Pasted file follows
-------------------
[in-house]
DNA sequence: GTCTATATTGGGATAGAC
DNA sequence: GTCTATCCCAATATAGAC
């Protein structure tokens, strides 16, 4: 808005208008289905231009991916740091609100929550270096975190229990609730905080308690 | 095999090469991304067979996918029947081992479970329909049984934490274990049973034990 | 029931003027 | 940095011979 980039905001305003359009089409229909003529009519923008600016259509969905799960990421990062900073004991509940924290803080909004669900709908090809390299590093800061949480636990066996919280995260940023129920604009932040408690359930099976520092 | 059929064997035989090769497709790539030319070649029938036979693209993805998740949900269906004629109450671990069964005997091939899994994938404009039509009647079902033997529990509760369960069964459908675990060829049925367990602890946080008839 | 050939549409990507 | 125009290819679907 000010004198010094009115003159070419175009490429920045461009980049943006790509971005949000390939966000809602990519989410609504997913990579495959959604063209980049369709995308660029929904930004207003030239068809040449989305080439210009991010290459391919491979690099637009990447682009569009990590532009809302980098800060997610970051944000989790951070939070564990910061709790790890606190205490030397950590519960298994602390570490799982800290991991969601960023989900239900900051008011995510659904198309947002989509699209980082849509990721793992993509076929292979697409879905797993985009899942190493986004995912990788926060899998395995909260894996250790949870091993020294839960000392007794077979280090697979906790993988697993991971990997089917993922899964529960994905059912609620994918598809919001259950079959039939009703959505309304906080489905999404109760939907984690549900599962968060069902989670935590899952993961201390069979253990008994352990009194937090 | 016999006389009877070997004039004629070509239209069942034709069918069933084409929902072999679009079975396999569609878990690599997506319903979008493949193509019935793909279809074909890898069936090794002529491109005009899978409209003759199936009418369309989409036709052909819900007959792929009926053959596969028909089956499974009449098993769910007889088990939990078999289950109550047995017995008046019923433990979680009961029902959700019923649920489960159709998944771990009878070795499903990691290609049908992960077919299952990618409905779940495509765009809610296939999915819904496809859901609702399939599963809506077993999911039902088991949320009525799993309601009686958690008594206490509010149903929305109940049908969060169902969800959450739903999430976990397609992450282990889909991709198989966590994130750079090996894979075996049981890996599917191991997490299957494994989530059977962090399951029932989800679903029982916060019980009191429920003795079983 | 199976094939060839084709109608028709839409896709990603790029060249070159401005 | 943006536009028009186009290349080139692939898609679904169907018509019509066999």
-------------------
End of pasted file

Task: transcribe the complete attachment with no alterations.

[in-house]
DNA sequence: GTCTATATTGGGATAGAC
DNA sequence: GTCTATCCCAATATAGAC
């Protein structure tokens, strides 16, 4: 808005208008289905231009991916740091609100929550270096975190229990609730905080308690 | 095999090469991304067979996918029947081992479970329909049984934490274990049973034990 | 029931003027 | 940095011979 980039905001305003359009089409229909003529009519923008600016259509969905799960990421990062900073004991509940924290803080909004669900709908090809390299590093800061949480636990066996919280995260940023129920604009932040408690359930099976520092 | 059929064997035989090769497709790539030319070649029938036979693209993805998740949900269906004629109450671990069964005997091939899994994938404009039509009647079902033997529990509760369960069964459908675990060829049925367990602890946080008839 | 050939549409990507 | 125009290819679907 000010004198010094009115003159070419175009490429920045461009980049943006790509971005949000390939966000809602990519989410609504997913990579495959959604063209980049369709995308660029929904930004207003030239068809040449989305080439210009991010290459391919491979690099637009990447682009569009990590532009809302980098800060997610970051944000989790951070939070564990910061709790790890606190205490030397950590519960298994602390570490799982800290991991969601960023989900239900900051008011995510659904198309947002989509699209980082849509990721793992993509076929292979697409879905797993985009899942190493986004995912990788926060899998395995909260894996250790949870091993020294839960000392007794077979280090697979906790993988697993991971990997089917993922899964529960994905059912609620994918598809919001259950079959039939009703959505309304906080489905999404109760939907984690549900599962968060069902989670935590899952993961201390069979253990008994352990009194937090 | 016999006389009877070997004039004629070509239209069942034709069918069933084409929902072999679009079975396999569609878990690599997506319903979008493949193509019935793909279809074909890898069936090794002529491109005009899978409209003759199936009418369309989409036709052909819900007959792929009926053959596969028909089956499974009449098993769910007889088990939990078999289950109550047995017995008046019923433990979680009961029902959700019923649920489960159709998944771990009878070795499903990691290609049908992960077919299952990618409905779940495509765009809610296939999915819904496809859901609702399939599963809506077993999911039902088991949320009525799993309601009686958690008594206490509010149903929305109940049908969060169902969800959450739903999430976990397609992450282990889909991709198989966590994130750079090996894979075996049981890996599917191991997490299957494994989530059977962090399951029932989800679903029982916060019980009191429920003795079983 | 199976094939060839084709109608028709839409896709990603790029060249070159401005 | 943006536009028009186009290349080139692939898609679904169907018509019509066999």